For I received from the Lord that which also I delivered to you, that the Lord Jesus on the night in which he was betrayed took bread. When he had given thanks, he broke it, and said, “Take, eat. This is my body, which is broken for you. Do this in memory of me.” In the same way he also took the cup, after supper, saying, “This cup is the new covenant in my blood. Do this, as often as you drink, in memory of me.” (1 Cor. 11:23-25, WEB)

Exodus To Corinthians: A Passover Message For The New Testament Church | LikeAnAnchor.com
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Honoring Jesus By Keeping The Passover

The passage we just read from 1 Corinthians is one of two obvious Passover references in this letter. Paul goes on to share instructions on how we’re supposed to prepare for Passover, as well as warnings about the dangers of not keeping Passover the correct way. Read more

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Beware Leavened Doctrine

“Every word of God is pure,” but the same can’t be said of all the words human beings say about God’s words (Prov. 30:5, KJV). This is one of the problems Jesus called attention to in His earthly ministry. The religious leaders of His day bound heavy burdens on their followers, got distracted by seeking recognition, shut the kingdom against God’s people, greedily profited off the offerings made to God, misrepresented the truth, and focused on minutia while ignoring weighty matters of the law. In short, they were hypocrites (Matt. 23).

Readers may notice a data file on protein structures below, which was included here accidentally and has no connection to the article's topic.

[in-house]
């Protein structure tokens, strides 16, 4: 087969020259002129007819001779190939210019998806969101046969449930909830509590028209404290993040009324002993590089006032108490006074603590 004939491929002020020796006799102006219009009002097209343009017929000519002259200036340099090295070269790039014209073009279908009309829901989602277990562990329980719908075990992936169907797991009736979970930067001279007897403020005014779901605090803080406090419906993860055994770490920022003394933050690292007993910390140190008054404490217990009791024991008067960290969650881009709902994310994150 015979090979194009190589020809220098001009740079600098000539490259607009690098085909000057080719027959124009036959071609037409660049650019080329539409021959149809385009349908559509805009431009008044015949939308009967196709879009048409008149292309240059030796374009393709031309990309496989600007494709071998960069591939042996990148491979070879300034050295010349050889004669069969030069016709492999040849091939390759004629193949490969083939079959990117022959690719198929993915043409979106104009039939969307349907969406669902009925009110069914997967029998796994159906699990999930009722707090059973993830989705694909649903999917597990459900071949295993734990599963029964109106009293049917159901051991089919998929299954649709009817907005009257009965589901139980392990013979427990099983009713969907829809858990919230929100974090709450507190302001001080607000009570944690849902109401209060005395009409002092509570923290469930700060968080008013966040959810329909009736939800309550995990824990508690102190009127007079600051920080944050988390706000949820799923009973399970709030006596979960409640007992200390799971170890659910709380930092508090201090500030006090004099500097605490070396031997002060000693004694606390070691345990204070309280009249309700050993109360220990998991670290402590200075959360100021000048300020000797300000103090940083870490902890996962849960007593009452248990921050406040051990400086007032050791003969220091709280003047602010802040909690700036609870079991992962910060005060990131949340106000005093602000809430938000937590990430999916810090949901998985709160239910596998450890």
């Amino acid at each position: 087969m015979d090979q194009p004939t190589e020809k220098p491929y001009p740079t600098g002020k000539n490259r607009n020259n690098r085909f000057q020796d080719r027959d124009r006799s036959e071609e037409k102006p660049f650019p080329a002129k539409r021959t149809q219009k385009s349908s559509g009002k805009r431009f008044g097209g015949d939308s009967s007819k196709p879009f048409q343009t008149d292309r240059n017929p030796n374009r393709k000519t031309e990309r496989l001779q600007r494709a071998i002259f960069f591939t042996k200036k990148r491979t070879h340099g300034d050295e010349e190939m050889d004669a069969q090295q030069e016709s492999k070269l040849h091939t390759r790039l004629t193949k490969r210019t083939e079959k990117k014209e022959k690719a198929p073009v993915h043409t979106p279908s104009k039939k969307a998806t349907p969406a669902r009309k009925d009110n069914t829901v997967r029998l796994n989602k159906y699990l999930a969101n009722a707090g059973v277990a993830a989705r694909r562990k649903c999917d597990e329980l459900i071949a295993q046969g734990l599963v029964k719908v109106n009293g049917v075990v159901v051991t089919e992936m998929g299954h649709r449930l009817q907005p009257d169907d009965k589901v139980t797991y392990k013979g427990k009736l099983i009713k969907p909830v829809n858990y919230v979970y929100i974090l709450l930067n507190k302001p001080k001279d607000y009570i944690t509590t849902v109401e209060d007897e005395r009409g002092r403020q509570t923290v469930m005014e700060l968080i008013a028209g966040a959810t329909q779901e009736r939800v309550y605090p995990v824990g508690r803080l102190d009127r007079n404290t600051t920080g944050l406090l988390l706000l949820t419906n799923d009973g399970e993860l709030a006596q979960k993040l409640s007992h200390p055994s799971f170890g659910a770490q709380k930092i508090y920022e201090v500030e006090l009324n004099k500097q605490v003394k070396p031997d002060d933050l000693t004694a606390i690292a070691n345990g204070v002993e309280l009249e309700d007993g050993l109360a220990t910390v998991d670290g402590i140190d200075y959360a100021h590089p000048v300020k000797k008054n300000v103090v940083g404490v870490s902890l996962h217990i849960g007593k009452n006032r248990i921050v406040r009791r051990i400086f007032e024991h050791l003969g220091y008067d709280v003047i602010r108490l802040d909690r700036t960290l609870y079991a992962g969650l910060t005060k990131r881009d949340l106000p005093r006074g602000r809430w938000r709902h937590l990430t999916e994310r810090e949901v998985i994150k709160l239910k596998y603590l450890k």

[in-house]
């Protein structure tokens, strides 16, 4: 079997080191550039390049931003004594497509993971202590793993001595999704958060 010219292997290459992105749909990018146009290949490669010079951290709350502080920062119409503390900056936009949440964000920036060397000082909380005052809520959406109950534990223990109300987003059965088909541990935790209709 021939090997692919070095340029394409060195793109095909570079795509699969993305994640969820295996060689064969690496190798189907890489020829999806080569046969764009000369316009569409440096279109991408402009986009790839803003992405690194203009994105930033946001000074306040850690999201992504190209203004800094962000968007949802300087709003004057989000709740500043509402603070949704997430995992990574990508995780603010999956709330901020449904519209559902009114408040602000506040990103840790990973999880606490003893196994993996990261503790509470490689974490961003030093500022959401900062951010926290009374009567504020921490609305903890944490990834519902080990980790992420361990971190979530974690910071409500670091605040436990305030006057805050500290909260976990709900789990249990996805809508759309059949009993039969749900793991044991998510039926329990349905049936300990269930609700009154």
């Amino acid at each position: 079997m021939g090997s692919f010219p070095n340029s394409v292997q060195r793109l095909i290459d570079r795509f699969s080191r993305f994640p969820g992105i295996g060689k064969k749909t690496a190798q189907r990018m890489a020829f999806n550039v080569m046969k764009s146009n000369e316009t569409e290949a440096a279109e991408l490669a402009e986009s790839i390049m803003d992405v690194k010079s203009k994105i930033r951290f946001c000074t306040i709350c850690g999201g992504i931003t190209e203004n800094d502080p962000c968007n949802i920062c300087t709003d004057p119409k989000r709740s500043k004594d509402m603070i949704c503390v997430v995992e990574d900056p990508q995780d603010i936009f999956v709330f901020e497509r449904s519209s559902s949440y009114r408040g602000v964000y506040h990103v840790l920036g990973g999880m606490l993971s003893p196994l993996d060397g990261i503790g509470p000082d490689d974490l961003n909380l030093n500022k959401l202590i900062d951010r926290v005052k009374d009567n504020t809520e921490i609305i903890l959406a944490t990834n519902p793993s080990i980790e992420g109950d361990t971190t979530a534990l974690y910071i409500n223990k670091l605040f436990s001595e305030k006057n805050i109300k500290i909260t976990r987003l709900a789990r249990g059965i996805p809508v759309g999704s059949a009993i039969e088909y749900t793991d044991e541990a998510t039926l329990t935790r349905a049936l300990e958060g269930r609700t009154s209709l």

In Matthew 16, Jesus told His disciples, “Take heed and beware of the leaven of the Pharisees and of the Sadducees” (Matt. 16:6, KJV). The disciples were confused at first, but after some discussion they realized He wasn’t telling them to “beware of the leaven of bread, but of the doctrine of the Pharisees and of the Sadducees” (Matt. 16:12, KJV).

How Leavening Works

The New Testament speaks of leavening representing hypocrisy, malice, and wickedness (Luke 12:1; 1 Cor 5:8). And when we consider the physical affect of a leavening agent like yeast, we see leaven as something souring, spreading, fermenting, and puffed-up.

Matthew Henry suggests that the warning “take heed and beware” in Matthew 16 is given because disciples are especially vulnerable to this type of deception. We can easily fall victim to those like the “Pharisees, who are great pretenders to devotion, and Sadducees, who pretend to a free and impartial search after the truth” (MHC on Matt. 16:5-12).

We’re not talking about a corrupting influence from outside the church. These people operate within, corrupting the doctrine that came direct from God. Read more

Top 5 Reasons for Christians to Keep God’s Holy Days